What is the chemistry behind delicious food? What knowledge of chemistry can chefs use to improve the taste of food?
Why are tears salty?
Where does water come from?
Why does water pass through a sieve?
Why do we need oxygen?
Why is salt crunchy? Why is gum chewy?
Is it more than a numerical co-incidence that 70% of the earth is WATER and as much is the composition of water in the human body.
Does altitude impact human gas production?
Some people think what happens in a SOLE is a little bit magic; they might well be right. But if you happen to drop by the Chandrakona lab lately, magic is exactly what you’ll see.
When faced with a science question they couldn’t answer these Indian children did what comes naturally to them: look to the Internet for help.
A small group of boys turned to YouTube to teach themselves about chemical reaction and science so they could learn magic tricks to perform for their ‘Grannies’ over Skype.
And as their next session approached, they gathered the materials they needed to take to the lab: one water bottle, a rubber balloon, a funnel, a little baking powder and some vinegar and water.
Firstly, they filled a quarter of the bottle with water. Then they put some baking powder into the balloon using the funnel. After they had put the funnel onto the water bottle and mixed the vinegar in the water, they were ready. “Now we will show the magic,” they said. “The magic is the balloon will blow up automatically.”
The boys then fitted the balloon onto the mouth of the bottle, causing the baking soda in the balloon to fall down into it, mixing with the water and vinegar. The balloon then automatically blows up, as predicted!
“All who were at the lab including the kids clapped when they saw the magic,” says co-ordinator Joydev Goswami. “They were very much excited because their first experiment which they had learned from YouTube was successful. They told the Granny that they had wanted to work out how to blow a balloon without air pressure.”
Those present were really impressed not only by the tricks, but by the level of understanding shown by the children about what they were doing. For example, one was able to explain that when ‘the candle goes out the oxygen runs out’ during one particular experiment.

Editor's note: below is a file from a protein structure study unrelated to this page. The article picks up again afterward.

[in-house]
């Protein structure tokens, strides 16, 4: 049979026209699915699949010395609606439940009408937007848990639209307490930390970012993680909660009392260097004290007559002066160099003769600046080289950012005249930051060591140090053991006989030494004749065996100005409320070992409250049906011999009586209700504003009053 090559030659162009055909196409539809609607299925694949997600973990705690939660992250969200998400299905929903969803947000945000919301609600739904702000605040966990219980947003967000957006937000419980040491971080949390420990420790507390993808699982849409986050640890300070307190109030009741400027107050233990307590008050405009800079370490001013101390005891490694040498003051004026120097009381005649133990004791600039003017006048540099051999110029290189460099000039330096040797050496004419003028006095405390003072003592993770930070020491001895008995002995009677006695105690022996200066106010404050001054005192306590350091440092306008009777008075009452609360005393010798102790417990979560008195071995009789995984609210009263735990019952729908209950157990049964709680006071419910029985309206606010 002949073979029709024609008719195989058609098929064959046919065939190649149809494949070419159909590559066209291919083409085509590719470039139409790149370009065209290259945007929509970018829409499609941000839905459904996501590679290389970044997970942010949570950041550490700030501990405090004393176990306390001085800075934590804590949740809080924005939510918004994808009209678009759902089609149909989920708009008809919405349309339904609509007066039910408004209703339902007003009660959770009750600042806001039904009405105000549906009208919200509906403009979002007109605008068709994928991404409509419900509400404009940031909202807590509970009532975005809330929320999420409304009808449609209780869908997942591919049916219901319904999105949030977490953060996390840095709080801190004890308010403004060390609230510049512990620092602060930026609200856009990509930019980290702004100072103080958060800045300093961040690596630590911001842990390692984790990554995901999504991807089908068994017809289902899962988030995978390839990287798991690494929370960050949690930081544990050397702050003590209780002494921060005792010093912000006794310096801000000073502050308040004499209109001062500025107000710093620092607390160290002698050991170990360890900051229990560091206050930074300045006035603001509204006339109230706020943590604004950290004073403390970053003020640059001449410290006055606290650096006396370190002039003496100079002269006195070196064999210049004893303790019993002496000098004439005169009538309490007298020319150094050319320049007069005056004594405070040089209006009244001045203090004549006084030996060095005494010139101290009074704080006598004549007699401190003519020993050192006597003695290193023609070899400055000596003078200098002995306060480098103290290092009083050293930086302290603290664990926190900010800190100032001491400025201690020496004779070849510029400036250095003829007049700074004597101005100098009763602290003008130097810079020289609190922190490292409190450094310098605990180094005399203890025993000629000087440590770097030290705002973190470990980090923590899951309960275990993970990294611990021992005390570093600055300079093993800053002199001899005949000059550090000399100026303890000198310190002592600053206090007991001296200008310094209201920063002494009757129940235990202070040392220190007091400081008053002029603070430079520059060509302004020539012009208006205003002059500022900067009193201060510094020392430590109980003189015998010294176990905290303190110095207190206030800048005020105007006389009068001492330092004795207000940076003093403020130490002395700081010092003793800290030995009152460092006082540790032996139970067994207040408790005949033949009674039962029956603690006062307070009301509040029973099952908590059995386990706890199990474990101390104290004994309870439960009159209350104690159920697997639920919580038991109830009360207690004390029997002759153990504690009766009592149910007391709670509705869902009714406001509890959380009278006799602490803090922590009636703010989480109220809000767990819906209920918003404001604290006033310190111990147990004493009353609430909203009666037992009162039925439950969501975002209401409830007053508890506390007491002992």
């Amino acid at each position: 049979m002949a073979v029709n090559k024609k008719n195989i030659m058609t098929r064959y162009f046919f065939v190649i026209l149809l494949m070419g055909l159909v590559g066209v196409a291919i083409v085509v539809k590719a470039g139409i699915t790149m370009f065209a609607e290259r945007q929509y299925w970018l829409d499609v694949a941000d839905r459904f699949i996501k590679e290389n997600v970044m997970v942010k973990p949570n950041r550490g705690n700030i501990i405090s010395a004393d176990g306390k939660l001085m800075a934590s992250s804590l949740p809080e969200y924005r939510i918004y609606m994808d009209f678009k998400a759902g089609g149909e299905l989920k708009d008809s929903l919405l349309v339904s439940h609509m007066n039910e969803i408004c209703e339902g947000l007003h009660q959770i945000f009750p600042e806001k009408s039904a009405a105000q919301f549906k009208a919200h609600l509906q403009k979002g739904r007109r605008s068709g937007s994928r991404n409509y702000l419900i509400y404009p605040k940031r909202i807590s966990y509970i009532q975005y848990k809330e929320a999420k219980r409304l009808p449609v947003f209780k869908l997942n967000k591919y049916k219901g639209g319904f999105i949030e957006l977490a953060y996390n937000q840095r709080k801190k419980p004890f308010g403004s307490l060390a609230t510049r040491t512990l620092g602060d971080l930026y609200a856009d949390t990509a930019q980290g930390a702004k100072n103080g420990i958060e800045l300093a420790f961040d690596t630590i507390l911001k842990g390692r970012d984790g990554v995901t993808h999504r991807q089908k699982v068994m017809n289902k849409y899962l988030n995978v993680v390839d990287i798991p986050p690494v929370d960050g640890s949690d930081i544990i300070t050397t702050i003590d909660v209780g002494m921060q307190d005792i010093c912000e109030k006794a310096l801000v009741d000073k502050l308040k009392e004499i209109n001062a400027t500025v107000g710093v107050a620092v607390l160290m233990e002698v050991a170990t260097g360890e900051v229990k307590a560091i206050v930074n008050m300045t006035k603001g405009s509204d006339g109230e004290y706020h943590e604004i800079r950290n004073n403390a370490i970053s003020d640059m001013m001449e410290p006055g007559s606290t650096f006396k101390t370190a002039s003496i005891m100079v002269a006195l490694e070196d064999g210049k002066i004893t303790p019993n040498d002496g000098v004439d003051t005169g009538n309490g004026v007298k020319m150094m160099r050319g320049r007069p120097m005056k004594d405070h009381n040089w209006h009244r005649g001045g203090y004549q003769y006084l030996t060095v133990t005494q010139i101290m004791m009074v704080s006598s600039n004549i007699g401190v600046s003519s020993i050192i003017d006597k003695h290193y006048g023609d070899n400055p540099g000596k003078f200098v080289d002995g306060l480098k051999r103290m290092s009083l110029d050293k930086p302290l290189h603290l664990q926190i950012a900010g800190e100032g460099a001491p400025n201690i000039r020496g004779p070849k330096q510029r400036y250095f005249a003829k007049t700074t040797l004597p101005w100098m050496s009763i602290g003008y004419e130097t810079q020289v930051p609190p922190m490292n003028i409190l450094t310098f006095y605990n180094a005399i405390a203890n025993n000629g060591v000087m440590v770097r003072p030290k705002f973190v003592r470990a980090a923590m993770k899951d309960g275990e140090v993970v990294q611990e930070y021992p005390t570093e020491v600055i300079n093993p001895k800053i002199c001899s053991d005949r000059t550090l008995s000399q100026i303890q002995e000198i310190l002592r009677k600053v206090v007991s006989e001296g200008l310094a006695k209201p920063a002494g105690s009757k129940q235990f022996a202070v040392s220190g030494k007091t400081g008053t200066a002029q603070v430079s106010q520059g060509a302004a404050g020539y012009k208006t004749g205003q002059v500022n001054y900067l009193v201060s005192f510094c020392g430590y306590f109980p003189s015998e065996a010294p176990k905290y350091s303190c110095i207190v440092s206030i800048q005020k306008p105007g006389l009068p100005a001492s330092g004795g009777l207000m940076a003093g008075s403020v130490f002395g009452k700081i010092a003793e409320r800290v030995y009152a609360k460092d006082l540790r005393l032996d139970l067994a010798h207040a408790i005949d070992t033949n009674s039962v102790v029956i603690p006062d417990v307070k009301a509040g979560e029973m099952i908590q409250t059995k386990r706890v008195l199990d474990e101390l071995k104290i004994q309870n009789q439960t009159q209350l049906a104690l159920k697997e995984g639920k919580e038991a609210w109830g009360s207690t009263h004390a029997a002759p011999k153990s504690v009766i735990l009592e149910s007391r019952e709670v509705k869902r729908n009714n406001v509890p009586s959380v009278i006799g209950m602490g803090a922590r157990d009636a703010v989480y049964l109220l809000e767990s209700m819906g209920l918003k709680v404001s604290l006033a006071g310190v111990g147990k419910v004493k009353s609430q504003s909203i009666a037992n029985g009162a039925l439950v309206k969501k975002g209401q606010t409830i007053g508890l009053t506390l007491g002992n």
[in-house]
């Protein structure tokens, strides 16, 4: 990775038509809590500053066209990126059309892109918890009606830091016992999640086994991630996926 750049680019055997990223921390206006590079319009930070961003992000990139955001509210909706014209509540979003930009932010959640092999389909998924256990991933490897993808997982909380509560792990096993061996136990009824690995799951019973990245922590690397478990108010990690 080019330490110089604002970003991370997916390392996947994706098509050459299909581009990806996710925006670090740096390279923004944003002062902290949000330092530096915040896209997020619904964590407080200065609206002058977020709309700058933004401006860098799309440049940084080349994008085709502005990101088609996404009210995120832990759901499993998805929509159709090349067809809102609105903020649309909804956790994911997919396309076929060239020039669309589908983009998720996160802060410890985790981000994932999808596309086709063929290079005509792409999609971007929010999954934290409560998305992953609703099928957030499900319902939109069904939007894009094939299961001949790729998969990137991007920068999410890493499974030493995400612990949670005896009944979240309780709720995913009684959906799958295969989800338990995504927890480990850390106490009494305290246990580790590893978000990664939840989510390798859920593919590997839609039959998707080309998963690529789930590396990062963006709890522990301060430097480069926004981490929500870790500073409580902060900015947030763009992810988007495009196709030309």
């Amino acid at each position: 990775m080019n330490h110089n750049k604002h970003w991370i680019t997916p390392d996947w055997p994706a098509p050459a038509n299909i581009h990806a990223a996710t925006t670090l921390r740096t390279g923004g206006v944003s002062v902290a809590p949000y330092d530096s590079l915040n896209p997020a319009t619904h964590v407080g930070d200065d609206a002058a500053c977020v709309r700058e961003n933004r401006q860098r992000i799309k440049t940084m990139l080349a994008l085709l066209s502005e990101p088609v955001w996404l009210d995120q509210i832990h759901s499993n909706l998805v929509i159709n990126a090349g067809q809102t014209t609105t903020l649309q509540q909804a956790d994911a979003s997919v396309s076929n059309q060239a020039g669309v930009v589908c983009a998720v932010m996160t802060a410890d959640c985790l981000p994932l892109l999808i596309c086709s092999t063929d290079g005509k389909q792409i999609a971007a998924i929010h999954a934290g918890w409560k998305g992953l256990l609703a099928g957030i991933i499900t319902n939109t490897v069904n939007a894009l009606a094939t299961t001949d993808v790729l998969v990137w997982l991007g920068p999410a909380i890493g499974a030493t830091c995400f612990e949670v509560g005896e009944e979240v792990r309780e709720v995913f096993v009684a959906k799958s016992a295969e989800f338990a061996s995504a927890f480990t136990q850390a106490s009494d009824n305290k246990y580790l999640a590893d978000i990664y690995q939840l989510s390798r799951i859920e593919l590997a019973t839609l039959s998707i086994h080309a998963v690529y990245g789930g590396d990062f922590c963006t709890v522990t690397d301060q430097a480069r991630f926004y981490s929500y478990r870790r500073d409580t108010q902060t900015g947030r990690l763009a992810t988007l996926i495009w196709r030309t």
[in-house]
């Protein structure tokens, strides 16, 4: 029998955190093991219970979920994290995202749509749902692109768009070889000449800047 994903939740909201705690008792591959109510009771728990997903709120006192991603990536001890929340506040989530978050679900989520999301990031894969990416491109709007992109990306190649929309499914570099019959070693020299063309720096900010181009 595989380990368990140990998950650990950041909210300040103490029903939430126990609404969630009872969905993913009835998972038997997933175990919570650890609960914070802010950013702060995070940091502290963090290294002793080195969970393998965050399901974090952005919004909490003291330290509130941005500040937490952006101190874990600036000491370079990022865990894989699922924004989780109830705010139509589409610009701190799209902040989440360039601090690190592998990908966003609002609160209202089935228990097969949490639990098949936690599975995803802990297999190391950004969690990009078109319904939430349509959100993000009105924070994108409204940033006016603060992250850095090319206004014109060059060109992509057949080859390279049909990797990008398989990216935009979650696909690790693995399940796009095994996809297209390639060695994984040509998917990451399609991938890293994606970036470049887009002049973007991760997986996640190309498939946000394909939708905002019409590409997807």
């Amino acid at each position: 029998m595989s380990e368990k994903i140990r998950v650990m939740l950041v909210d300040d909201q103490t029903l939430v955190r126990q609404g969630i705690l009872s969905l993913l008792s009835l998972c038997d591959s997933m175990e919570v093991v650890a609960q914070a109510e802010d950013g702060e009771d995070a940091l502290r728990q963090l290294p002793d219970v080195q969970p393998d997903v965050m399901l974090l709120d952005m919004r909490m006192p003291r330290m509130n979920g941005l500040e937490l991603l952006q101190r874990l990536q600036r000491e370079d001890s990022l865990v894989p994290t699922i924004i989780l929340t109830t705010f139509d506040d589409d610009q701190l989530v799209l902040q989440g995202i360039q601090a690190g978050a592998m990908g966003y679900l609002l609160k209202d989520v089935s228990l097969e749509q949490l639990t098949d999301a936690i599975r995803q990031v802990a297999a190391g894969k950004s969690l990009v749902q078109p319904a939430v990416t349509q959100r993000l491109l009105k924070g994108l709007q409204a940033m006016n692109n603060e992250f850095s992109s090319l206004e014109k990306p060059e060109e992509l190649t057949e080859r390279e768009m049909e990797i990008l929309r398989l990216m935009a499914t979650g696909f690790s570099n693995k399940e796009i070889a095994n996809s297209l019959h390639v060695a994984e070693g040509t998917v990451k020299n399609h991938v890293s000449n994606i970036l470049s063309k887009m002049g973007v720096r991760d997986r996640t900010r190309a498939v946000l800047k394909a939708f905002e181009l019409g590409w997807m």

Chandrakona has had its fair share of challenges over the past year, as is the case with all of our remote locations. Lizards laying their eggs in the CPUs is just one downside of building a lab here! It is also extremely hot for a substantial part of the year, so the introduction of an air conditioning system last summer brought with it welcome relief for both the co-ordinators and the children.
There have been some cultural issues to iron out as well: the appointment of a young local man as co-ordinator did not go down well with some of the parents of the young girls. They were concerned about them being on their own in the lab with a young man, so a compromise was sought where he now has a wonderful assistant co-ordinator, Sumita, an older lady from the nearby village.
Everyone was relieved to find an agreeable solution, as in a short space of time Joydev has become an integral and enthusiastic member of the team. We look forward to hearing more about how Joydev and these budding scientists get on in the future!
Chandrakona is in Kiageria Village, District Paschim, West Bengal, about 170km from Kolkata. It was established in March 2014 as one of the TED Prize labs. There are nearly 2,000 people living nearby, with approx 800 of those children under 16. Children come to the lab from nearby villages, either on foot or by bicycle. Agriculture is the main industry – largely rice and potatoes. Previously, the children had heard about computers but had never used them. In schools, Bengali is the medium of instruction while English is taught as a subject.